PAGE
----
Book Marks

Fart the Messenger BoyI’m currently working on a couple of book reviews, and I hope to have one of them up shortly. In the mean time please enjoy some news and gossip about books, writers and readers.

Pop Sugar reminds us to read the books before the film adaptions show up at our local movie theaters.

BJ Novak, who you probably remember as Ryan the Temp from “The Office” has a trailer to his upcoming book, One More Thing. And it features (spoiler alert) Mindy Kaling, yep, Kelly Kapoor!

Laura Miller from Salon.com asks, “Can you make kids like books?”

Want to write? Successful writers offer some great tips.

Sony Pictures has bought the film rights to Sheryl Sandberg’s book Lean In. Flavorwire offers some hypothetical film plots for the COO of Facebook’s non-fictional, advice-giving tome.

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Behind the Kitchen Door by Saru Jayaraman

Behind the Kitchen DoorWe are a nation of foodies. We are concerned that the food we consume is sustainable, organic and locally-grown. We post photographs of our meals on Instagram. We revere well-known chefs like they are rock stars. And we make countless trips to restaurants, whether they are greasy spoon diners or high-end white tablecloth establishments.

I admit to being a foodie, too. Though I eat plenty of homemade meals, I consider it to be a blessing to live in such a great restaurant town. My own neighborhood boasts of great eateries featuring all kinds of food-Indian, Middle Eastern, Thai, Mexican, Italian, Greek, French, Ethiopian and so on. There is even a restaurant in my neighborhood that makes gourmet, artisanal grilled cheese sandwiches.

I eat at these restaurants, enjoy my meals with relish, treat the staff with respect and always leave a good tip. But I truly know what it’s like to work at a restaurant? Well, I thought I had some idea, but Saru Jayaraman’s book Behind the Kitchen Door really opened up my eyes and my mind.

Behind the Kitchen Door takes a very thorough look at how those who make our food and deliver it to our tables are treated by the restaurant industry, an industry that can treat its workers quite cruelly. And this doesn’t just happen at fast food joints or national chains like the Olive Garden or Denny’s. Fancy, high-end restaurants are also guilty of treating their employees poorly.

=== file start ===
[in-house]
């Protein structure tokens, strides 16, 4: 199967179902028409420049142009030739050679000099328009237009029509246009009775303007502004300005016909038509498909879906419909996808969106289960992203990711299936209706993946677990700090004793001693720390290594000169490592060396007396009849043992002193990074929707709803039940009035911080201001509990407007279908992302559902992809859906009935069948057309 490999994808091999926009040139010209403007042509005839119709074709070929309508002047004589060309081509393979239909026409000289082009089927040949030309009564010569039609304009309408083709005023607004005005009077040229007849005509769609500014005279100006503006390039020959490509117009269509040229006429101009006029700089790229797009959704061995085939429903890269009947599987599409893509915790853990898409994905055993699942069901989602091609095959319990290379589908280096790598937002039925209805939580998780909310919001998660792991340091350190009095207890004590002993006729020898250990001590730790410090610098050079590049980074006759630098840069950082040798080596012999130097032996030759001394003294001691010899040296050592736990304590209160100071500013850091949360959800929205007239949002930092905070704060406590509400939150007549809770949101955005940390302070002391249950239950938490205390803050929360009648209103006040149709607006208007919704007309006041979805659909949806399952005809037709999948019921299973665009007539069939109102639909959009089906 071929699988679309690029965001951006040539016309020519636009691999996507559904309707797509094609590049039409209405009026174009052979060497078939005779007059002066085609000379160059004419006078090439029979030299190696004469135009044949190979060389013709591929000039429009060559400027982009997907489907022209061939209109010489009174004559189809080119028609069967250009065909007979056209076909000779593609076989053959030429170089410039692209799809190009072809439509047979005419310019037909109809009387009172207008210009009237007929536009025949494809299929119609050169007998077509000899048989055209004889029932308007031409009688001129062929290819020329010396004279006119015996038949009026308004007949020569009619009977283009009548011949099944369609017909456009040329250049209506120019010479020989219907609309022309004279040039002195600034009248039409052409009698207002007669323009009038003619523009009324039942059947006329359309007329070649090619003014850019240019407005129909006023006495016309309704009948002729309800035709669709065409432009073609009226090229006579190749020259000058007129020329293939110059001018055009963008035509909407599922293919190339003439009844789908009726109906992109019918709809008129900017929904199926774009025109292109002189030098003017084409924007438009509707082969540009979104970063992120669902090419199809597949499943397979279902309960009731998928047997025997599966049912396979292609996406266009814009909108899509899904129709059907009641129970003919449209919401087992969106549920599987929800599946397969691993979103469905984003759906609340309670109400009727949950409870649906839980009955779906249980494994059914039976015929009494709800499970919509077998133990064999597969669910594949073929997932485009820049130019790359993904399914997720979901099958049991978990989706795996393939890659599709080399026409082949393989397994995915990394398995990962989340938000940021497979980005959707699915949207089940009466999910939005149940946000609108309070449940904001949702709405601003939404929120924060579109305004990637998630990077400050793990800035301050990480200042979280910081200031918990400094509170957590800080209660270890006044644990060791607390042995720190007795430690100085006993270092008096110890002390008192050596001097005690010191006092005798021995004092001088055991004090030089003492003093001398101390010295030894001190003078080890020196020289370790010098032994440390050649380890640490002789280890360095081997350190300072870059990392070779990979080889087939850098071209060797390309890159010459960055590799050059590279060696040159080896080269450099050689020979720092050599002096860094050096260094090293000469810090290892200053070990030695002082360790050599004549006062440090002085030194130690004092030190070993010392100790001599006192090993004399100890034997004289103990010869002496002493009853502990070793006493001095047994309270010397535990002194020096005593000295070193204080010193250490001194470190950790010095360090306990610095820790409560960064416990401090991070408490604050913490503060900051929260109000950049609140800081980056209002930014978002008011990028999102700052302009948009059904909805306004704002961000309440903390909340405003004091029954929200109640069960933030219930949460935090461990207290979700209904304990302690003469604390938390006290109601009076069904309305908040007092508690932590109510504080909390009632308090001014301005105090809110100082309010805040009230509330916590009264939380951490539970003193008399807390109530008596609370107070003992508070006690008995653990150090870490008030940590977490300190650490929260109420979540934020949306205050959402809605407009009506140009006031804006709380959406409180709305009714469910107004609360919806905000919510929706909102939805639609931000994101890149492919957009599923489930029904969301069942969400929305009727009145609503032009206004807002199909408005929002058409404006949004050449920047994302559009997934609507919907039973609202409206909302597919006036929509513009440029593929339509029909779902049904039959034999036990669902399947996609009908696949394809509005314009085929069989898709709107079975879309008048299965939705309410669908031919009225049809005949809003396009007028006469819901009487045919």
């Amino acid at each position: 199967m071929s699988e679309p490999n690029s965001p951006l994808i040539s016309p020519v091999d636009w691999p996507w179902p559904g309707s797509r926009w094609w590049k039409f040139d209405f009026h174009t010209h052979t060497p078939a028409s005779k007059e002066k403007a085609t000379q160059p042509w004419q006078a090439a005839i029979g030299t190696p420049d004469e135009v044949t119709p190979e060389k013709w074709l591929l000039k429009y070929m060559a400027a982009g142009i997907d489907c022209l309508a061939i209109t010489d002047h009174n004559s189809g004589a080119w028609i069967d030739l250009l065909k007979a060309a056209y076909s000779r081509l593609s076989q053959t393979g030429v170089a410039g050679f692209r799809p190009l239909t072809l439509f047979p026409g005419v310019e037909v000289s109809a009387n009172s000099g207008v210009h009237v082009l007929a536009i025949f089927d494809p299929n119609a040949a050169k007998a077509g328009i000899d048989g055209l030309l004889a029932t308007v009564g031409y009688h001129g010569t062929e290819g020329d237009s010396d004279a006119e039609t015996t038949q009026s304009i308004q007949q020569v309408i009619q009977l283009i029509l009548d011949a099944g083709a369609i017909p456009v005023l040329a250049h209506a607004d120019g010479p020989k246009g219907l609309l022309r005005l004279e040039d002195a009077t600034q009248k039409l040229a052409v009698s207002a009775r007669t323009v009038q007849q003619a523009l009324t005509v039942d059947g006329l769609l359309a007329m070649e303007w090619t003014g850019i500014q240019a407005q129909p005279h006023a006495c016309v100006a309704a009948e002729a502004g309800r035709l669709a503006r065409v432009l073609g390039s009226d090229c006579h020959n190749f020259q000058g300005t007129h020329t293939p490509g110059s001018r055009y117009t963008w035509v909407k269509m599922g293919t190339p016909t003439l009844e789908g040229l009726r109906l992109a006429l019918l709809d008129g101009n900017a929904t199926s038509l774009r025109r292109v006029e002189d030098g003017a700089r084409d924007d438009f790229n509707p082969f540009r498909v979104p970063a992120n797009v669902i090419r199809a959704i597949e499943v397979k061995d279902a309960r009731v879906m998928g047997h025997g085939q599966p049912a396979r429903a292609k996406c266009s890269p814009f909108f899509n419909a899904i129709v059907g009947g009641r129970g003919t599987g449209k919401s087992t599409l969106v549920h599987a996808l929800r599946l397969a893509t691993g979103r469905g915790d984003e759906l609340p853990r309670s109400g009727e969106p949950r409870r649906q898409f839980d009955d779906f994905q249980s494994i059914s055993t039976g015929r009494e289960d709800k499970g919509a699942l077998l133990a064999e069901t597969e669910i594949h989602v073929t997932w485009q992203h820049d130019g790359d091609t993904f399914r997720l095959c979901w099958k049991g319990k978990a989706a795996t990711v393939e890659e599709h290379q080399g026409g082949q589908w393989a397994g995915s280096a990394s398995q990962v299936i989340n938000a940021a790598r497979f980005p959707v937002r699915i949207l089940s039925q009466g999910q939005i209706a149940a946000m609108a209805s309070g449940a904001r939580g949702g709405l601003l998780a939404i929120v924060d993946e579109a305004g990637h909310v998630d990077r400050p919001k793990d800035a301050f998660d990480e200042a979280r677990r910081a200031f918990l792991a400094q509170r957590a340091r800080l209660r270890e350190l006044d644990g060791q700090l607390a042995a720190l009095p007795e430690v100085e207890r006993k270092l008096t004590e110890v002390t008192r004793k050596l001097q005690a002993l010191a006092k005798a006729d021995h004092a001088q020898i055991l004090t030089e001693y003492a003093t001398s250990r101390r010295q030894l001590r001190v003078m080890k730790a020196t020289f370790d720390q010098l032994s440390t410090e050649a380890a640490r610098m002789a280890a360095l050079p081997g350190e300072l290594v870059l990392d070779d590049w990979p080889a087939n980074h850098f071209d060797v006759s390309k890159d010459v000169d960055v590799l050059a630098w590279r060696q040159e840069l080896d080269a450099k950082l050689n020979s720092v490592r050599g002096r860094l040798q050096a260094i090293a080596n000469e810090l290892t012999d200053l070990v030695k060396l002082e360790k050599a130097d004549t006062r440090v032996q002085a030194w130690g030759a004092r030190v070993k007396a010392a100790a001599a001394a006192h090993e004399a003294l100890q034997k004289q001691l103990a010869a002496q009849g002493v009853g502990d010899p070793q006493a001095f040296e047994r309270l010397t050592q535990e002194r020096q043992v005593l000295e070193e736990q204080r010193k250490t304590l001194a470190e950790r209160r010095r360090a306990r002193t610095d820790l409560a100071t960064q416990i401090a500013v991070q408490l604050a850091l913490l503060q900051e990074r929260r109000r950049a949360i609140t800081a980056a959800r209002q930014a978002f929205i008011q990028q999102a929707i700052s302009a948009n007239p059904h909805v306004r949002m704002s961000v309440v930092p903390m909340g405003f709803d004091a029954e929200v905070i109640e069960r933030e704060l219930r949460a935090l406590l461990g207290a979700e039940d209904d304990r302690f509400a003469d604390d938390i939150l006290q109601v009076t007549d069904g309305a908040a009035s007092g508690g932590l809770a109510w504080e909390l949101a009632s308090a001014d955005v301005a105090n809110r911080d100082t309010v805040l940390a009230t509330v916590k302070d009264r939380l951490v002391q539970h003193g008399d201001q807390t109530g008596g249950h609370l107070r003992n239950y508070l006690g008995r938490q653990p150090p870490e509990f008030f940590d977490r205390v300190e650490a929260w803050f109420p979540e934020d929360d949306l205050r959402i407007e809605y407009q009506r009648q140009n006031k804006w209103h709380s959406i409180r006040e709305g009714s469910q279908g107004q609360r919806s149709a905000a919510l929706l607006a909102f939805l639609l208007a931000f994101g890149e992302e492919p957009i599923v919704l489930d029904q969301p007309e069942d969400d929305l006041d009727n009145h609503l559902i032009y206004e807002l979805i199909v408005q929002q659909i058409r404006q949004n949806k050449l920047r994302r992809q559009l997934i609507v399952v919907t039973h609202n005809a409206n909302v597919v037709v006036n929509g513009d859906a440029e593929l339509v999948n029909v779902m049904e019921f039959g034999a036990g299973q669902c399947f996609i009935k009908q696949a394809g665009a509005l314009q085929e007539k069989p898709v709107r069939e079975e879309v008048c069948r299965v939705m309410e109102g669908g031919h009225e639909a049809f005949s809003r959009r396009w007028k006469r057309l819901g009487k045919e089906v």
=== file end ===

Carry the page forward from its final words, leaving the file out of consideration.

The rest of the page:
Jayaraman first became aware of restaurant workers’ plight when she was contacted by some people who used to work at the restaurant Windows on the World. Windows on the World was located at the World Trade Center. On September 11, 2011 73 of Windows’ workers perished when the WTC was attacked and over 200 of its workers were displaced. Windows’ owner promised his surviving workers he would hire them for another restaurant in uptown Manhattan. He broke his promise prompting several workers, most notably Fekkah Mamdouh, to work together along with Jayaraman and protest this initial development. Windows’ owner recanted and offered these employees work at the new restaurant. Thusly, Restaurant Opportunities Centers United (ROC) was created, and it is working incredibly hard making sure restaurants workers are treated with respect and dignity and are rewarded properly for their hard work.

Reading this book really confirmed why ROC is so necessary. Behind the Kitchen Door relayed story after story of despicable low wages, no decent benefits including sick leave or health insurance, stolen tips, sexual harassment and blatant racism and sexism. And much of this doesn’t just happen to bussers or wait staff; workers we assume aren’t skilled or educated. Even highly-trained cooks and chefs deal with these issues. In one profile, Jayaraman tells the story of pastry chef Alicia. Alicia graduated from a well-regarded culinary school. She’s a talented and creative pastry chef at a good restaurant who is often praised for her amazing creations. Yet, she is making barely over minimum wage. For some odd reason her bosses don’t see her education, talent and skills as a pastry chef worthy of a sustainable wage.

Other profiles discuss anger-inducing stories of women being sexually-harassed and denied promotions. Minorities tell of tales of whites given better positions or promotions even if they don’t have the skills or experience. Many of the workers profiled told Jayaraman of coming in sick because they aren’t given any type of sick leave and are worried they might lose a job if they do call in sick. I don’t know about you, but I really want the people handling my food to be healthy.
Why are these things allowed to happen? Well, the other NRA-the National Restaurant Association-has enough money and clout, especially with politicians, to work against the plight of restaurant workers. And some restaurant owners are just not ethical employers.

But Behind the Kitchen Door reminds us that not all is lost. Yes, ROC is doing great work and its influence is spreading throughout the country. But Jayaraman also gives us positive tales of restaurant owners who treat their staff with common decency and fair wages. LA’s Good Girl Dinette offers its workers good pay and is figuring out how to get them better benefits. Its owner, a young woman named Diep, also is open-minded to her staff’s ideas and concerns. And Jason and Ben who own Russell Street Deli in Detroit also offer good pay and hope to offer good benefits like health insurance. Russell Street Deli also boasts of a very diverse staff.